Maybe you're not an uber genius, but you want your shelter or rescue organization to support the efforts of ACC&D. They're looking for folks to join their worthy cause. You can find out how you can help by visiting HERE.
Imagine...no more need for KILL SHELTERS, followed by no more OVERCROWDED shelters...followed by?? What do you think will happen to the pet population if there one day IS single dose sterilization product for cats and dogs? No more shelters at all??
I'm not sure of the best way to present this, but I thought you might enjoy the cover used by The Stranger this past week in Seattle.
Sep 24 - 30, 2009
Vol. 19, No. 3
Here's the caption:
Cover Art by Kelly O. Special thanks to Peter and Anna. This kitten and his brother are homeless. If you’re interested in adopting one and you’re not a creep, e-mail email@example.com.----------------------------------------
I'm hoping they got lots of great applicants and they picked a really great home for the little fellows.(the paper came with a half sheet movie ad wrapped around it, so you didn't know what the lady was so delighted with until you peaked under the ad)
This is part of a conversation I just had with a person who's frustrated by her friend's cat peeing all over the house she shares with her.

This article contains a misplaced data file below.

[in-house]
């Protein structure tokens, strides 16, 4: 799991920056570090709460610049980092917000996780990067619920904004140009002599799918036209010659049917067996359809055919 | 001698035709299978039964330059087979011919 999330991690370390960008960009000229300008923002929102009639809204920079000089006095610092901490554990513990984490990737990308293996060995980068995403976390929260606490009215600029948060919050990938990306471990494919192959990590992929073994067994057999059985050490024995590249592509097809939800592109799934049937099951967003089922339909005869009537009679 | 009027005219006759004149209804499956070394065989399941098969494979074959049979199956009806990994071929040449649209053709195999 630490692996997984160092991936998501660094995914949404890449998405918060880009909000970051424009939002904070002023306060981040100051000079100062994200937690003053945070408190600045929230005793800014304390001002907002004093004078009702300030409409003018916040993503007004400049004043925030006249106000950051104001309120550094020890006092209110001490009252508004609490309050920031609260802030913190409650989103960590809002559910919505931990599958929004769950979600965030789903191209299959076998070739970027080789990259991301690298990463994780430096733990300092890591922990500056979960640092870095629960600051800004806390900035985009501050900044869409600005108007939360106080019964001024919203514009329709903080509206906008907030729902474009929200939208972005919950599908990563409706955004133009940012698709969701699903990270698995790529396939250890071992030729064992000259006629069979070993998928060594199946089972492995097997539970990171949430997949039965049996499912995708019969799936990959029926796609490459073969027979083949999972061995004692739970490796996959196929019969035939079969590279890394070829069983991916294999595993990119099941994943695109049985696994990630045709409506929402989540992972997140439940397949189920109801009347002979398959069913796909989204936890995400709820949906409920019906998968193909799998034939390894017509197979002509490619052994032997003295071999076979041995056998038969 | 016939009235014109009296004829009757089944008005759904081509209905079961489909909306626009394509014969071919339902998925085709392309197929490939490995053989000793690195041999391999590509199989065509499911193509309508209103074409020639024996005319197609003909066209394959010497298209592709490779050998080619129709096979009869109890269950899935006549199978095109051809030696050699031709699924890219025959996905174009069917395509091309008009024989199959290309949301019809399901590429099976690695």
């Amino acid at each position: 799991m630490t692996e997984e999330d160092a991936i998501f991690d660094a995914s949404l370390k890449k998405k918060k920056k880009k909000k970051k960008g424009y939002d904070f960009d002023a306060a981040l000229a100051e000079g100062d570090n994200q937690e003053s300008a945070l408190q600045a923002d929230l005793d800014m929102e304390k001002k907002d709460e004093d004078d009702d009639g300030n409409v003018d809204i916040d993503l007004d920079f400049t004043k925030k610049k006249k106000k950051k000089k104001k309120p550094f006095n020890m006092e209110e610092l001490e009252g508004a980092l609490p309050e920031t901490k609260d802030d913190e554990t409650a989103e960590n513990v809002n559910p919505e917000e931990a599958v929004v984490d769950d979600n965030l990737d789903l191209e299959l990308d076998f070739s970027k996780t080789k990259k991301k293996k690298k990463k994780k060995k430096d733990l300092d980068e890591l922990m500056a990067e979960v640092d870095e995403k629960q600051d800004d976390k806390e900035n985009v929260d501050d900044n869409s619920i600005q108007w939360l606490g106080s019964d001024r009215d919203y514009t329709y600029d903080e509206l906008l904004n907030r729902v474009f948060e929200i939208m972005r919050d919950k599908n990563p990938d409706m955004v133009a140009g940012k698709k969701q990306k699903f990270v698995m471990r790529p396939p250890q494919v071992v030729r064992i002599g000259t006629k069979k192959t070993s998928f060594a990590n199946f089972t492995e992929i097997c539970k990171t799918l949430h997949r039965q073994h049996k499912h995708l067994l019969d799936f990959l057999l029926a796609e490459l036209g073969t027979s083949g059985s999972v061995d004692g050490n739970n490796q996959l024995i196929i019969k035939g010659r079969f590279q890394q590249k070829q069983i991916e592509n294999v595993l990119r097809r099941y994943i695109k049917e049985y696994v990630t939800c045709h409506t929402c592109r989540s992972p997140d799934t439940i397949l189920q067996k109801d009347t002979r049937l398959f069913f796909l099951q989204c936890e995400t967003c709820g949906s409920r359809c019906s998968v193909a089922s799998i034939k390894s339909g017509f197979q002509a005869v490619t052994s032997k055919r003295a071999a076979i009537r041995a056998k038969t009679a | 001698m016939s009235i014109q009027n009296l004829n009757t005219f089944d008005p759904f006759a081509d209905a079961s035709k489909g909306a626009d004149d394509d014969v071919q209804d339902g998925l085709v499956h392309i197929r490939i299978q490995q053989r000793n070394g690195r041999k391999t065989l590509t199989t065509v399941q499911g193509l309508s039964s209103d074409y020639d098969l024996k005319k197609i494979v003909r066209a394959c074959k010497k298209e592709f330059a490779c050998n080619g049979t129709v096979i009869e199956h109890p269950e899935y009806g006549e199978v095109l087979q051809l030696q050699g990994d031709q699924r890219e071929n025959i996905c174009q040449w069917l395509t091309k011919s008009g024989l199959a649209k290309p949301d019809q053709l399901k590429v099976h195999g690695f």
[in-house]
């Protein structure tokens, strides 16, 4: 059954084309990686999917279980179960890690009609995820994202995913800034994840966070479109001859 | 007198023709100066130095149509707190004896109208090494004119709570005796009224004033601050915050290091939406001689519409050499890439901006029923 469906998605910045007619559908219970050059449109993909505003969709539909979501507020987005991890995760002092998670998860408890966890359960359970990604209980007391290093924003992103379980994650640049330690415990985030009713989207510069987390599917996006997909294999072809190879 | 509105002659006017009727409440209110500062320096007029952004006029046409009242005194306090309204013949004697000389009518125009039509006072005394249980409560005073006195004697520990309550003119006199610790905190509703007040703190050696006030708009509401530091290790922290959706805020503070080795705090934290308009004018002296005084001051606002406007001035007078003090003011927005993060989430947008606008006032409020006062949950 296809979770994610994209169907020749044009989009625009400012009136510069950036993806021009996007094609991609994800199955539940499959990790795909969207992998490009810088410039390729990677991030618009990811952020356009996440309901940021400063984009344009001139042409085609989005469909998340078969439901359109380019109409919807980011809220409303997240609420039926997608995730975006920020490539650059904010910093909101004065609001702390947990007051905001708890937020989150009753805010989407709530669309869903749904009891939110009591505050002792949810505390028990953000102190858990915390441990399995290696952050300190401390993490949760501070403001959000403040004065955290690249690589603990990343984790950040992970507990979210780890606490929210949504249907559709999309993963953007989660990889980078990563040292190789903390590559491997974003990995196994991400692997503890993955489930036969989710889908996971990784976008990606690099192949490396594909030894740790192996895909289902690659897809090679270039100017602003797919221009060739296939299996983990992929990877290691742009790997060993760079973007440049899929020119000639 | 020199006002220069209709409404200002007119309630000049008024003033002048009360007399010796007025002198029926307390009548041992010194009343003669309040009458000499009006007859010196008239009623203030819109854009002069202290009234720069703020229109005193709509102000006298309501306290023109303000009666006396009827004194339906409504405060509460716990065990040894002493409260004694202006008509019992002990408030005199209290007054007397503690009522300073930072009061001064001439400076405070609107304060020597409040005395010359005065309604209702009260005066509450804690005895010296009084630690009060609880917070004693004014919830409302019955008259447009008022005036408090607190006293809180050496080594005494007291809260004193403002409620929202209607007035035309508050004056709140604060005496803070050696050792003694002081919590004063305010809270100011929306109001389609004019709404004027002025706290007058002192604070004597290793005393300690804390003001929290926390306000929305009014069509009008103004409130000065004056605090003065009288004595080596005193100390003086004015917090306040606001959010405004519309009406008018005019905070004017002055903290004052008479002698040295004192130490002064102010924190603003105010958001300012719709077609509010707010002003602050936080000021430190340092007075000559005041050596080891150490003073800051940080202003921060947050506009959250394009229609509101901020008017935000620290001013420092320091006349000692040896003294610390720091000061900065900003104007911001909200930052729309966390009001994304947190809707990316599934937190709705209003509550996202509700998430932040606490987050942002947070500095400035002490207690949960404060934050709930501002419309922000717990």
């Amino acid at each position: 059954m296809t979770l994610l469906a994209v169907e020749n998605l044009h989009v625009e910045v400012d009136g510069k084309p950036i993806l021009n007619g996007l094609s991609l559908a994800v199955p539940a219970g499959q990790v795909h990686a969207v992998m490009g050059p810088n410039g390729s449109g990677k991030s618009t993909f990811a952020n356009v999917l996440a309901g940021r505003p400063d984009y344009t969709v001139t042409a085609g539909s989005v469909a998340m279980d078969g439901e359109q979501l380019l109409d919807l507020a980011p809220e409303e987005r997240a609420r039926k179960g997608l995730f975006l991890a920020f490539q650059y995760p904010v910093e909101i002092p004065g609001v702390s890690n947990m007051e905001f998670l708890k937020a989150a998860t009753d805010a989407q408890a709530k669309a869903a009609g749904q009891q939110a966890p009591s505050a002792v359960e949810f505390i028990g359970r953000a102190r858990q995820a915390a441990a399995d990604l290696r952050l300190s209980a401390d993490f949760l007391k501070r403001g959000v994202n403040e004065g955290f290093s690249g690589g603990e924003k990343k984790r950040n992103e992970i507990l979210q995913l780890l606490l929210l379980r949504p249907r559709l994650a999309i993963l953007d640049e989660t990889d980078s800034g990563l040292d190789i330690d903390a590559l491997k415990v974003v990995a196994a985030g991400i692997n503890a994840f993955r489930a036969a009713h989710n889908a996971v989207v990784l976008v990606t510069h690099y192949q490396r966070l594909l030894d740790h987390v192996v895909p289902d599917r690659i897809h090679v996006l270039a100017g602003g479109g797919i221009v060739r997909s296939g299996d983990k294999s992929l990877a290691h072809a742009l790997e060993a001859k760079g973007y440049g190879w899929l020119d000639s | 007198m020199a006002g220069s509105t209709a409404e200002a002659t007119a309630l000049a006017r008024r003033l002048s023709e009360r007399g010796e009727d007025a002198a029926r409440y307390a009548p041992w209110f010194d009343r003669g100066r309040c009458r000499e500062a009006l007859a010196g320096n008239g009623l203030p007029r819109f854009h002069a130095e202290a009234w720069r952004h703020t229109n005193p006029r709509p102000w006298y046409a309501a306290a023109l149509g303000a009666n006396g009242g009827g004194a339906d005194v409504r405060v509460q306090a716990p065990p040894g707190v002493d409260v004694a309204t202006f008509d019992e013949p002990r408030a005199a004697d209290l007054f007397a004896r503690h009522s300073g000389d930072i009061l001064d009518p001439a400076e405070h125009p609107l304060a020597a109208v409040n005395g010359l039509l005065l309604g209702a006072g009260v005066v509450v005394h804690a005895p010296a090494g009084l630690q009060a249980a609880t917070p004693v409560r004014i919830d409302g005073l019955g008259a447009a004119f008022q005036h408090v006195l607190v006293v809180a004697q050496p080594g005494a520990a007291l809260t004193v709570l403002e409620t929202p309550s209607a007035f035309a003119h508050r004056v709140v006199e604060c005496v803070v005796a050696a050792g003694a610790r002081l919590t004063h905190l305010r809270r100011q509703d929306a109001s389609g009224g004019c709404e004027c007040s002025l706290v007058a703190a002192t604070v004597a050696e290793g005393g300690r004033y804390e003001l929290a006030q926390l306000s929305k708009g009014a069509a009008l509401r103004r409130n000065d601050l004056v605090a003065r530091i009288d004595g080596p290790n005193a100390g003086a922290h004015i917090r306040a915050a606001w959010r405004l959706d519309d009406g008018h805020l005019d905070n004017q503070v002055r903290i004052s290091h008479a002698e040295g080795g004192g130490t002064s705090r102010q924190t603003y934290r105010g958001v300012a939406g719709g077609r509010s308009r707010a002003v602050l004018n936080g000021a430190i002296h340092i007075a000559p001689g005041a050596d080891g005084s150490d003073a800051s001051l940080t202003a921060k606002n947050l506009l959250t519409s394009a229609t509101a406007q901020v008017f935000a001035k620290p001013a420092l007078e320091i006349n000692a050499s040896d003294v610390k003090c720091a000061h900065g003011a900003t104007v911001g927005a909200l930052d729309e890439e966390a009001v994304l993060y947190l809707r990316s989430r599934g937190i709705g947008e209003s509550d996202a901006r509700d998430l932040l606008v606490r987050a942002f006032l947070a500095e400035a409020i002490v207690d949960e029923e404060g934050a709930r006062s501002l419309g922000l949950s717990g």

ME: Tell me about the cat. How old is it, where does it live, are there other animals in the house? Any recent changes?
HER: The cat is 1 1/2 years old, neutered, lives in a condo. Lived there his entire life. Lives with another cat, about the same age. They get along fine. Owner got deployed to AFRICA for a year. Left a month ago.
ME: How long has the cat been peeing out of the box? Where? On the wall or on the floor?
HER: He's peed all over since he was a KITTEN. Now it is WORSE. Since his "mom" went to Africa. He pees on the sofa, bed, floor, counters and right in front of us on the table. He DOES use the litter pan, too. Oh yeah, and there's another new cat in the condo, but it stays in a separate room.
ME: Wow, that's a lot of peeing, but you're only NOW dealing with the problem? Did you take him to the Vet?
HER: Last YEAR, I think. He had blood in his urine.
ME: Last YEAR? Was there a diagnosis? Any treatment?
HER: I don't know. I don't think so. I think he was ok.
ME: Um...well blood in the urine isn't really OK, by any stretch. You need to get this cat to a Vet NOW.
HER: Okay, but I have to contact his owner and find out who the Vet is and see if that's what she wants to do.
You may have noticed by now that I'm not a Vet, but I play one on my web site. Part of being a good pet owner is being responsible for maintaining my cat's good health. I don't follow Doctors orders blindly. In fact, I constantly ask if there's another way to look at a prognosis or another way to treat a problem, or a way to have prevented it in the first place.